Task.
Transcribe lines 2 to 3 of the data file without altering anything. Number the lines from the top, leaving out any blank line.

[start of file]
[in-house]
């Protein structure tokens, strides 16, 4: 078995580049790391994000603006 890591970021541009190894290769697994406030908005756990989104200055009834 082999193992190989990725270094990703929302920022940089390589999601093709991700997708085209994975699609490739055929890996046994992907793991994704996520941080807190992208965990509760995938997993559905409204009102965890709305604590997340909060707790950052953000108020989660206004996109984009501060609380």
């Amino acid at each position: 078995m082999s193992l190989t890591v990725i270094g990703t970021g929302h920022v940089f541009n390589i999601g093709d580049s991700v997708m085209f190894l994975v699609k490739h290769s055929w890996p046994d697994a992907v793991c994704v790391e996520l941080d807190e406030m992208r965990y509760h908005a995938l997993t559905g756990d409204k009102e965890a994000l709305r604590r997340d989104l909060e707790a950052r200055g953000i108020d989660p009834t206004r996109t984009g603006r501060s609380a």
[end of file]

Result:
């Protein structure tokens, strides 16, 4: 078995580049790391994000603006 890591970021541009190894290769697994406030908005756990989104200055009834 082999193992190989990725270094990703929302920022940089390589999601093709991700997708085209994975699609490739055929890996046994992907793991994704996520941080807190992208965990509760995938997993559905409204009102965890709305604590997340909060707790950052953000108020989660206004996109984009501060609380």
């Amino acid at each position: 078995m082999s193992l190989t890591v990725i270094g990703t970021g929302h920022v940089f541009n390589i999601g093709d580049s991700v997708m085209f190894l994975v699609k490739h290769s055929w890996p046994d697994a992907v793991c994704v790391e996520l941080d807190e406030m992208r965990y509760h908005a995938l997993t559905g756990d409204k009102e965890a994000l709305r604590r997340d989104l909060e707790a950052r200055g953000i108020d989660p009834t206004r996109t984009g603006r501060s609380a």